“Do you believe in extraterrestrials?”, Jona Bechtolt of YACHT yells at the audience at the start of his set.
It was a sign of what was to come from the band, famous for their cosmos-loving spirituality and zany performances.
The audience streamed into Home Club in unspectacular fashion, but throughout the show one hardly felt like it was a half-empty room; the band’s infectious and seemingly infinite energy got everyone dancing, jumping, screaming, and singing along to catchy favourites like ‘I Walked Alone’, ‘Utopia/Dystopia (The Earth Is On Fire)’, and ‘Psychic City’. And by the time they performed the third hit, the room and our feet were on fire.
The sublime Claire Evans – bless her beautifully insane interpretive dancing – was constantly engaging the crowd, which responded to every word and lyric she uttered with fanatic and lovelorn adoration. Together with her band’s brand of fun but cerebral pop, she brought to life ‘Le Goudron’, Brigitte Fontaine’s intense avant-pop song.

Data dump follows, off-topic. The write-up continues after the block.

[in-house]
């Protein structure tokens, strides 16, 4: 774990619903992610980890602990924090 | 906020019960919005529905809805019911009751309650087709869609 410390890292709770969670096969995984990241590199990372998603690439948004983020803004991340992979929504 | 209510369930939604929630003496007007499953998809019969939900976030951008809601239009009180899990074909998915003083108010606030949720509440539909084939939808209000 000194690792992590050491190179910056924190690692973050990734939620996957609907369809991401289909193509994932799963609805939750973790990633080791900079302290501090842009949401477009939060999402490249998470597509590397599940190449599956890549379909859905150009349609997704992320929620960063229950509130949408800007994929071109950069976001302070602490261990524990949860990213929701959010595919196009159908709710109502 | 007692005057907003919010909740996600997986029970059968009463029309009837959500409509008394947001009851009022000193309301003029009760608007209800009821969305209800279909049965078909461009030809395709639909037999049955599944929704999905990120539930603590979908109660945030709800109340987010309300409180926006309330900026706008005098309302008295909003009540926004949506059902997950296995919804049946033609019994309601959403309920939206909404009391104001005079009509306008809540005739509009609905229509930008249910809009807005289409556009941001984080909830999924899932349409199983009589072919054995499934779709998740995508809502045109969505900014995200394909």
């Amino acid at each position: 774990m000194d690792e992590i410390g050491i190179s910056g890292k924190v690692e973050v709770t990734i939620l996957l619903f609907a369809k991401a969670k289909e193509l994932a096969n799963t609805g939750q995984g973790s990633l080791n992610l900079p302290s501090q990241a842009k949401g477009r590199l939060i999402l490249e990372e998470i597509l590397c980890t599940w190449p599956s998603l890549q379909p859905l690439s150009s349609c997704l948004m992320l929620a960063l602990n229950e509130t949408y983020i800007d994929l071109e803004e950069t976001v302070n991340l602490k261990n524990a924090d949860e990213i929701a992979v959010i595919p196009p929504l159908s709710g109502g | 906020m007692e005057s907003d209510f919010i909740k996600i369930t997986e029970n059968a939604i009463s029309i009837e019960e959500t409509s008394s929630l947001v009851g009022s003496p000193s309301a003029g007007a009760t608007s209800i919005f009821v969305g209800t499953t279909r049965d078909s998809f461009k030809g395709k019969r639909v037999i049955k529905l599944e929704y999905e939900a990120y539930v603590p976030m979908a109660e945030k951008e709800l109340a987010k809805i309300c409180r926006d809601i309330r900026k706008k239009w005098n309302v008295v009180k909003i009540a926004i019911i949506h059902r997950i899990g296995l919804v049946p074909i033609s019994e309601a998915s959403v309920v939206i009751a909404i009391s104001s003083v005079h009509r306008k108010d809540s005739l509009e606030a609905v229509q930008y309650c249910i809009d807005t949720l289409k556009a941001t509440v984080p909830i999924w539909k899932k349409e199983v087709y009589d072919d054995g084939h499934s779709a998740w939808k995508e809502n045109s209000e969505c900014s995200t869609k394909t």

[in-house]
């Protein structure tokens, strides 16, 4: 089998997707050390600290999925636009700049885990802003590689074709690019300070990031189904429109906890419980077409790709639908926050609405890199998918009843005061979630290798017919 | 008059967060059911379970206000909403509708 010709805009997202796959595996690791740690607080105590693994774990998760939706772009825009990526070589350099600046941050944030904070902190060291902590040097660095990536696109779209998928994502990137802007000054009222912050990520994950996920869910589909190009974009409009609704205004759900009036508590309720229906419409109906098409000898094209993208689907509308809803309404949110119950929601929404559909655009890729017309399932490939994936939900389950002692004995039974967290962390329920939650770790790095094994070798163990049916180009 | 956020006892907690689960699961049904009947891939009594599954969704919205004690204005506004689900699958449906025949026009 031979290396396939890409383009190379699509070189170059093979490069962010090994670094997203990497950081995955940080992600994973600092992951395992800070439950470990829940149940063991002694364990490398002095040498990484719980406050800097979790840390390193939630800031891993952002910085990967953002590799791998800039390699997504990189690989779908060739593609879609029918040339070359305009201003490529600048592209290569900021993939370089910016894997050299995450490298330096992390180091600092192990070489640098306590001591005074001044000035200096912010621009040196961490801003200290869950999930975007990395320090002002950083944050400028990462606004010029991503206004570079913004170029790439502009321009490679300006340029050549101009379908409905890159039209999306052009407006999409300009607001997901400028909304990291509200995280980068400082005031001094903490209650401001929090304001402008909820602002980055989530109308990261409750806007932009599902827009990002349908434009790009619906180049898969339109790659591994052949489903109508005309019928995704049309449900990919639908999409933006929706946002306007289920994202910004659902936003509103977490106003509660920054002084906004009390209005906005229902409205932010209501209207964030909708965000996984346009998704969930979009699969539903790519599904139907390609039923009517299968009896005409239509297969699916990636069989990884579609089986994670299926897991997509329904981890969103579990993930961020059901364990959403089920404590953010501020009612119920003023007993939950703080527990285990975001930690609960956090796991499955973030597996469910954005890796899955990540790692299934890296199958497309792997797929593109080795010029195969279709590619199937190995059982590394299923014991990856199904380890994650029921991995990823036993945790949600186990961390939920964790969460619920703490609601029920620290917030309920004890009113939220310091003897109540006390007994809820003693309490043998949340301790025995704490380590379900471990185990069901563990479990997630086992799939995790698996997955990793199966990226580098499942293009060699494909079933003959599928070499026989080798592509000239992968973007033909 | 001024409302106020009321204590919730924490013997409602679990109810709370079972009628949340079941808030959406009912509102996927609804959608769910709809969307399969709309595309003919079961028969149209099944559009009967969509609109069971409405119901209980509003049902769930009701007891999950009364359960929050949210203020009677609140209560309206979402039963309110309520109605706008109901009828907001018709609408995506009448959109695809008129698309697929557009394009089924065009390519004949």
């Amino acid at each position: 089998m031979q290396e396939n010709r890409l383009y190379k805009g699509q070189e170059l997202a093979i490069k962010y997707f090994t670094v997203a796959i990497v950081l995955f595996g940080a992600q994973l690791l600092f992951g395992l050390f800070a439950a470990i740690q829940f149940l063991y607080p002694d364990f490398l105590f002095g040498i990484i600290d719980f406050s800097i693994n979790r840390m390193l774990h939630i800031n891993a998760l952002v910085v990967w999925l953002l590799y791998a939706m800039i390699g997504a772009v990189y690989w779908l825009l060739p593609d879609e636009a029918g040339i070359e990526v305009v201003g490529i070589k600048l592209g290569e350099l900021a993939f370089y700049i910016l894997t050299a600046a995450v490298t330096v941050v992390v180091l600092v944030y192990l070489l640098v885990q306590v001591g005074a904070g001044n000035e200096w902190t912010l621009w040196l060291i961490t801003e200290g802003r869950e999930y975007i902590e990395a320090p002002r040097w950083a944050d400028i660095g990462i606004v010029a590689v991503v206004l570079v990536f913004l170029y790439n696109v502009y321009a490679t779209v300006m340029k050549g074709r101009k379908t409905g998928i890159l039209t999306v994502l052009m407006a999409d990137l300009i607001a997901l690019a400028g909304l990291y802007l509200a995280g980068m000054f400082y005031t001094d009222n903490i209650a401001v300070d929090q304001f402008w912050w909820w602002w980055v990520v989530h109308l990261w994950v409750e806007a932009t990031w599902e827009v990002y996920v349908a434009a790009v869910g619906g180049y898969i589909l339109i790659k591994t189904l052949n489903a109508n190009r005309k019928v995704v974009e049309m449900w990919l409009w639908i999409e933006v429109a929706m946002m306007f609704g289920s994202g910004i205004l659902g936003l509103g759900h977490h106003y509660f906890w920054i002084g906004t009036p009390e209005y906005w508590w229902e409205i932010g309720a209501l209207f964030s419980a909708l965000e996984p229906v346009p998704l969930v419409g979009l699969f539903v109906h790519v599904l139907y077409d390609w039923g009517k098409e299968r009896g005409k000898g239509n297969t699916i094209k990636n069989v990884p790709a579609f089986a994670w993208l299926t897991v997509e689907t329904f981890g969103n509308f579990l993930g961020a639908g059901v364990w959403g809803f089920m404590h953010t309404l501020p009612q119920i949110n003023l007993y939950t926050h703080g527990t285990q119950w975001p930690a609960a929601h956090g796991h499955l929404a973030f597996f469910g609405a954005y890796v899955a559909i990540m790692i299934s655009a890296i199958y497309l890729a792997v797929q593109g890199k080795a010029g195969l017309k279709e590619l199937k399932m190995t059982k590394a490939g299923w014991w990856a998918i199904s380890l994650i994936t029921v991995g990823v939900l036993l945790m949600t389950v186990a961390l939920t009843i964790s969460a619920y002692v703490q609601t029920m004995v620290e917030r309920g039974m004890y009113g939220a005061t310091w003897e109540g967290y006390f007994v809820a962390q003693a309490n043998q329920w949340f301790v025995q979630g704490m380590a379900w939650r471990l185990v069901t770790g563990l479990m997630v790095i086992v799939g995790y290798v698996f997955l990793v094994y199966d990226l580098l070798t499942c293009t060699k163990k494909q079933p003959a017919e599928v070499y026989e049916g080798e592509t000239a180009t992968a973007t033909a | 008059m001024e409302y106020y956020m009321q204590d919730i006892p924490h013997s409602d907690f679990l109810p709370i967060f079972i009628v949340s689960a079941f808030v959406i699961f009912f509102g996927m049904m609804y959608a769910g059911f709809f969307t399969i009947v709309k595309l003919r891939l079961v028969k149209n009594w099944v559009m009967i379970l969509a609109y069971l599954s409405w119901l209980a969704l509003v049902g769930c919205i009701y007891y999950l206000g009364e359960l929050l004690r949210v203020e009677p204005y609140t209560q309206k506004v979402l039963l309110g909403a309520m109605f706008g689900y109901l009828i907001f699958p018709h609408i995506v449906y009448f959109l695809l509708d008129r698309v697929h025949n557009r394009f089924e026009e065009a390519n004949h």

As the brief show revved up towards its end, you could almost hear the sense of dread in the audience as YACHT exited with their new song, ‘Second Summer’. Nobody wanted them to leave without playing the hit that arguably propelled YACHT into the hearts of every electro pop-loving hipster: before they could step off stage, the room was chanting ‘SHANGRI LA, SHANGRI LA, SHANGRI LA’.
True to their knack for surprises, YACHT encored instead with the floor-rattling ‘It’s Boring (You Can Live Anywhere You Want)’, ensuring the night went out with an uncompromising Big Bang.
It was an electrifying show that clearly transcended the venue and sparse crowd. A pity the show (and expensive tickets) didn’t draw more; YACHT definitely deserved a bigger audience. Do we believe in extra-terrestrials? Well, yes — everyone walked out of a show that delivered through and through. It was, to put it quite simply, out of this world.
By Zixin Lin